What are tips for preventing disputes as a new business partner?

| Dec 31, 2020 | Firm News |

You have probably found a great opportunity to become a partner in an established business. With the operation already in place, you do not have to worry about the hassle of building the business yourself. Still, knowing that some business partnerships degenerate into disputes and legal action, you should be reasonably sure that joining with a company as a partner will not end in the same way.

You stand a better chance of avoiding partner conflict if you know what you are getting into. Business News Daily offers some suggestions for entrepreneurs who are about to step into the role of a business partner.

Do some background research

You want to be sure that your future partner is not a magnet for legal problems. A background check may tell you if your potential partner has any prior criminal convictions or had been the subject of lawsuits or a court judgment. Not all of these circumstances are necessarily the fault of your possible partner, but you should know if the person you will partner with seems to frequently invite legal trouble.

Talk to your potential partner

Consider discussing potential areas of conflict with your would-be partner before you formally enter into a partnership. Some questions that merit discussion include the following:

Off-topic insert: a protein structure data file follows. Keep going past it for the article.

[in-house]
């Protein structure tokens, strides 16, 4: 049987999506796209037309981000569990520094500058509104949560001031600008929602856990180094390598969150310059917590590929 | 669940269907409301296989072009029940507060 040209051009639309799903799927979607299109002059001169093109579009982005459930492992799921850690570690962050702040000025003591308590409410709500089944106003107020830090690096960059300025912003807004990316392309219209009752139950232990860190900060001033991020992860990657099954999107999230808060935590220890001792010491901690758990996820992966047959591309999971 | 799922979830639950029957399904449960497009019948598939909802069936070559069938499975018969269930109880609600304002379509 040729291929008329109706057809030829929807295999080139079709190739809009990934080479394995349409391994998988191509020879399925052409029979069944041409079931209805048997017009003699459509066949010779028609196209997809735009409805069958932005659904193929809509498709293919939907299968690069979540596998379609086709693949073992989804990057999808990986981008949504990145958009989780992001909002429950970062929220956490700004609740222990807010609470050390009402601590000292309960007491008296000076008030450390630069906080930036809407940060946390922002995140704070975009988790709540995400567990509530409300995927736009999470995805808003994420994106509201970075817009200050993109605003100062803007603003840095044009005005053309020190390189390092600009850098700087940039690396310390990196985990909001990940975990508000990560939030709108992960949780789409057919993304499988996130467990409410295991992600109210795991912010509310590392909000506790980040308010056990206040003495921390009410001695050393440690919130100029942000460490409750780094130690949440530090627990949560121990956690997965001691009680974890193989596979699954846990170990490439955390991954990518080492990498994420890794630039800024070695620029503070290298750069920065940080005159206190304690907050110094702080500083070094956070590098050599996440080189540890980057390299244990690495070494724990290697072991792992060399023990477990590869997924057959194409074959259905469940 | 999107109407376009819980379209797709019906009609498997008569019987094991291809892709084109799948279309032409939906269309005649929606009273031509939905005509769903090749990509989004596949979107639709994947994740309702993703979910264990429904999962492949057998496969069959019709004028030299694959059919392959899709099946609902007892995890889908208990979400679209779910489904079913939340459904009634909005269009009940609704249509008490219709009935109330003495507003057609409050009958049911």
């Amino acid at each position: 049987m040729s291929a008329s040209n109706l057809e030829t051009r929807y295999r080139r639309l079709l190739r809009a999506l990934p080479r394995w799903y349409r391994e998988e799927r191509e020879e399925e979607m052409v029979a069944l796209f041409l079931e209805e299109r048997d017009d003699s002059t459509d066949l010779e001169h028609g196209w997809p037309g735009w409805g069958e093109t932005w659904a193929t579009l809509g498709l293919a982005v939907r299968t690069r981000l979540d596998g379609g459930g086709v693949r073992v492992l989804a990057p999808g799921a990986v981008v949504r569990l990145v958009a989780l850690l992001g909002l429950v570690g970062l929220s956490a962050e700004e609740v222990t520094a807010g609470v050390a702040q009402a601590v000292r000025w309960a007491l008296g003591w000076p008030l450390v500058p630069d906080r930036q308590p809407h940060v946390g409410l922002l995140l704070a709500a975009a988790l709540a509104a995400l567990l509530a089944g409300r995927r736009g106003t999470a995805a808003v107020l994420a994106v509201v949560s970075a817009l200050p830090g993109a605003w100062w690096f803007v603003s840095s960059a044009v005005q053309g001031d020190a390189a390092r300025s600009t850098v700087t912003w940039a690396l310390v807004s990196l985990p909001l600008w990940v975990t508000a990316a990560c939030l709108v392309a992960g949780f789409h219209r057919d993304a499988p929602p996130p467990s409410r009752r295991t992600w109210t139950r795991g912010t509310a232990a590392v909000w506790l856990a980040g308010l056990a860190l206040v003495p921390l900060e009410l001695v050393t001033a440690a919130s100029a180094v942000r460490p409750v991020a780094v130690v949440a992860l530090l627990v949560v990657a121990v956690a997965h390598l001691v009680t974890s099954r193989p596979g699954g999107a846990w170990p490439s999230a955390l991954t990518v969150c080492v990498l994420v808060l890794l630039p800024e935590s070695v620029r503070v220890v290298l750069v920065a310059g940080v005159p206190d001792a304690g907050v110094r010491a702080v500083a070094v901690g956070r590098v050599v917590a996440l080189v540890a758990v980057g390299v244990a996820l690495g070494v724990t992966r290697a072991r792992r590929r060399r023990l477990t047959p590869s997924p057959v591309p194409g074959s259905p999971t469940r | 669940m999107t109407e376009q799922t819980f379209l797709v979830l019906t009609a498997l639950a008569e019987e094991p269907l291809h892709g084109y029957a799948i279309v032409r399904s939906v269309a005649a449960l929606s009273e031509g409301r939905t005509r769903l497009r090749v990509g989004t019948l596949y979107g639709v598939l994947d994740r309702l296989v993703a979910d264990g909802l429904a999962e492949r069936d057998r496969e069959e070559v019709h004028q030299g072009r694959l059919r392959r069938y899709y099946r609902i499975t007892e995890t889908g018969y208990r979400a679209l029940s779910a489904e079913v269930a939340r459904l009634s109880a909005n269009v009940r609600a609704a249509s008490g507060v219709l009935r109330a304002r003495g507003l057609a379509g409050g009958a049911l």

• Who is in overall charge of the business?
  • Who makes decisions over specific areas of the business?
  • What are the procedures for leaving the business?
  • What are the contributions each partner makes to the business?
  • What are procedures for resolving partner disputes?

You are more likely to feel good about your partnership if you know what your partner expects of you, how much skin you have in the game, and how to handle a disagreement if one comes up.

Talk to the employees

You may gain a crucial perspective of the business from its employees. While they might tell you that things are great, they could also inform you of issues that the current owner wants to keep under wraps. Even if the workers do not openly speak of problems, you may glean from their body language that something is wrong with the company. Upon further investigation of the business, you may decide a partnership is too risky and back out.